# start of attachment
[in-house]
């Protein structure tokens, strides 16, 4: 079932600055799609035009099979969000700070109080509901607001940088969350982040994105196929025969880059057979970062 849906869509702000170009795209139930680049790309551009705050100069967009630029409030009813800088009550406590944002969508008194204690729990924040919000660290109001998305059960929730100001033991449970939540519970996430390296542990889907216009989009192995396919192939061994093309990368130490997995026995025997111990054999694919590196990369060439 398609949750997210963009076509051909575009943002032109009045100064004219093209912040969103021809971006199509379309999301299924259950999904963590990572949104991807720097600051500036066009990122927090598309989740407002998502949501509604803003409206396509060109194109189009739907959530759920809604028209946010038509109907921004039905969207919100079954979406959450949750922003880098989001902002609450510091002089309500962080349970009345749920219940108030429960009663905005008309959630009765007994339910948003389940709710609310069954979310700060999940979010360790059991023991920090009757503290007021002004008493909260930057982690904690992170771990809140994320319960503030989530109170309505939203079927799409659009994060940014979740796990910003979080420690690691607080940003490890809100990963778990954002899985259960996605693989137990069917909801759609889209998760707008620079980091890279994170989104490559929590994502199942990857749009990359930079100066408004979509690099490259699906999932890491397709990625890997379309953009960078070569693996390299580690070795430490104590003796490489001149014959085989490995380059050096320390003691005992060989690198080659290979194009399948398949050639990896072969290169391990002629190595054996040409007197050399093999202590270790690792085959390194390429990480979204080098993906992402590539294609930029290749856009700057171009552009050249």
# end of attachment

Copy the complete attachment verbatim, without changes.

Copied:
[in-house]
């Protein structure tokens, strides 16, 4: 079932600055799609035009099979969000700070109080509901607001940088969350982040994105196929025969880059057979970062 849906869509702000170009795209139930680049790309551009705050100069967009630029409030009813800088009550406590944002969508008194204690729990924040919000660290109001998305059960929730100001033991449970939540519970996430390296542990889907216009989009192995396919192939061994093309990368130490997995026995025997111990054999694919590196990369060439 398609949750997210963009076509051909575009943002032109009045100064004219093209912040969103021809971006199509379309999301299924259950999904963590990572949104991807720097600051500036066009990122927090598309989740407002998502949501509604803003409206396509060109194109189009739907959530759920809604028209946010038509109907921004039905969207919100079954979406959450949750922003880098989001902002609450510091002089309500962080349970009345749920219940108030429960009663905005008309959630009765007994339910948003389940709710609310069954979310700060999940979010360790059991023991920090009757503290007021002004008493909260930057982690904690992170771990809140994320319960503030989530109170309505939203079927799409659009994060940014979740796990910003979080420690690691607080940003490890809100990963778990954002899985259960996605693989137990069917909801759609889209998760707008620079980091890279994170989104490559929590994502199942990857749009990359930079100066408004979509690099490259699906999932890491397709990625890997379309953009960078070569693996390299580690070795430490104590003796490489001149014959085989490995380059050096320390003691005992060989690198080659290979194009399948398949050639990896072969290169391990002629190595054996040409007197050399093999202590270790690792085959390194390429990480979204080098993906992402590539294609930029290749856009700057171009552009050249």